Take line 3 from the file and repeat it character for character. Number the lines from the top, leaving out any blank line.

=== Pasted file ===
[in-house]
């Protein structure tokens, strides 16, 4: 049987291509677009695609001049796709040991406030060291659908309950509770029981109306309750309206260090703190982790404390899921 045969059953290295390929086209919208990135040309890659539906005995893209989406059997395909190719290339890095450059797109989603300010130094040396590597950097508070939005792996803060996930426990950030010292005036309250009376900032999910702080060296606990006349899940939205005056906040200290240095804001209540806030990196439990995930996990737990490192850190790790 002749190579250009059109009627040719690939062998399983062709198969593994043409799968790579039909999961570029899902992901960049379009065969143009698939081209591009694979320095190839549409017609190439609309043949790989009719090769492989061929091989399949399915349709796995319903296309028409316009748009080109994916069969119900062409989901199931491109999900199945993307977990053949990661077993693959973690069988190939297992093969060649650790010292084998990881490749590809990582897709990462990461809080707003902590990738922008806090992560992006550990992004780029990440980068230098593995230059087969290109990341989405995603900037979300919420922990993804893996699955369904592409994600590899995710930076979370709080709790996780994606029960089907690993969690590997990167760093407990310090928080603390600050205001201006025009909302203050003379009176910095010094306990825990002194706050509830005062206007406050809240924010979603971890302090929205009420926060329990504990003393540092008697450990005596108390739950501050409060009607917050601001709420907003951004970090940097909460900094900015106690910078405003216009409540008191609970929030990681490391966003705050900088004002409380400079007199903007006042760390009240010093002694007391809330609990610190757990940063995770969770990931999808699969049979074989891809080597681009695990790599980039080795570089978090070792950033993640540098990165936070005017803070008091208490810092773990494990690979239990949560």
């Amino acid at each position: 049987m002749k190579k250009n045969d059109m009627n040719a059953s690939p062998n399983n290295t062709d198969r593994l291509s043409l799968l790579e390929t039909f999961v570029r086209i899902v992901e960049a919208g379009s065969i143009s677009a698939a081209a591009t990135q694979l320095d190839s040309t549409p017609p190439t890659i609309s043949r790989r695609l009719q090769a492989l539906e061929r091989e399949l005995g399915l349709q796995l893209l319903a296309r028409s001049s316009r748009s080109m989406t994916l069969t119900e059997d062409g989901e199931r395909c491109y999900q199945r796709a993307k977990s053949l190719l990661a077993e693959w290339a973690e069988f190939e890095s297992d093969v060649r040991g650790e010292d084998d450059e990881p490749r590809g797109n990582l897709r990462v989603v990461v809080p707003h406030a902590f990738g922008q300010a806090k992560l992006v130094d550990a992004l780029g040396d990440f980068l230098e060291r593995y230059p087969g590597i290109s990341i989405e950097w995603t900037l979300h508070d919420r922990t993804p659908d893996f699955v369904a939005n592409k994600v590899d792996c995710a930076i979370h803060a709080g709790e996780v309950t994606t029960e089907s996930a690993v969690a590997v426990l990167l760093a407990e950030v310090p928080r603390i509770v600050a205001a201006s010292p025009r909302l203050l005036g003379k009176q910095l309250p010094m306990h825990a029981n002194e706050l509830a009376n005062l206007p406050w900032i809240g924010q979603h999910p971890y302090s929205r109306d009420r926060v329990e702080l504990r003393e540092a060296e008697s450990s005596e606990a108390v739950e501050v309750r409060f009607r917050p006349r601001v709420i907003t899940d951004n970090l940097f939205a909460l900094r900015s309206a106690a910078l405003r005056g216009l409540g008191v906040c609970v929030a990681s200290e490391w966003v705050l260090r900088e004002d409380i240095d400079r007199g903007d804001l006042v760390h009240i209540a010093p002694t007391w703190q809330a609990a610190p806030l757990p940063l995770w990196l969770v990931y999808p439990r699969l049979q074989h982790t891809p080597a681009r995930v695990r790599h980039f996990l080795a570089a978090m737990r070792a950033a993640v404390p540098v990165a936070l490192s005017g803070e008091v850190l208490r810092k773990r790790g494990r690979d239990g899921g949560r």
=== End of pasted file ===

């Amino acid at each position: 049987m002749k190579k250009n045969d059109m009627n040719a059953s690939p062998n399983n290295t062709d198969r593994l291509s043409l799968l790579e390929t039909f999961v570029r086209i899902v992901e960049a919208g379009s065969i143009s677009a698939a081209a591009t990135q694979l320095d190839s040309t549409p017609p190439t890659i609309s043949r790989r695609l009719q090769a492989l539906e061929r091989e399949l005995g399915l349709q796995l893209l319903a296309r028409s001049s316009r748009s080109m989406t994916l069969t119900e059997d062409g989901e199931r395909c491109y999900q199945r796709a993307k977990s053949l190719l990661a077993e693959w290339a973690e069988f190939e890095s297992d093969v060649r040991g650790e010292d084998d450059e990881p490749r590809g797109n990582l897709r990462v989603v990461v809080p707003h406030a902590f990738g922008q300010a806090k992560l992006v130094d550990a992004l780029g040396d990440f980068l230098e060291r593995y230059p087969g590597i290109s990341i989405e950097w995603t900037l979300h508070d919420r922990t993804p659908d893996f699955v369904a939005n592409k994600v590899d792996c995710a930076i979370h803060a709080g709790e996780v309950t994606t029960e089907s996930a690993v969690a590997v426990l990167l760093a407990e950030v310090p928080r603390i509770v600050a205001a201006s010292p025009r909302l203050l005036g003379k009176q910095l309250p010094m306990h825990a029981n002194e706050l509830a009376n005062l206007p406050w900032i809240g924010q979603h999910p971890y302090s929205r109306d009420r926060v329990e702080l504990r003393e540092a060296e008697s450990s005596e606990a108390v739950e501050v309750r409060f009607r917050p006349r601001v709420i907003t899940d951004n970090l940097f939205a909460l900094r900015s309206a106690a910078l405003r005056g216009l409540g008191v906040c609970v929030a990681s200290e490391w966003v705050l260090r900088e004002d409380i240095d400079r007199g903007d804001l006042v760390h009240i209540a010093p002694t007391w703190q809330a609990a610190p806030l757990p940063l995770w990196l969770v990931y999808p439990r699969l049979q074989h982790t891809p080597a681009r995930v695990r790599h980039f996990l080795a570089a978090m737990r070792a950033a993640v404390p540098v990165a936070l490192s005017g803070e008091v850190l208490r810092k773990r790790g494990r690979d239990g899921g949560r």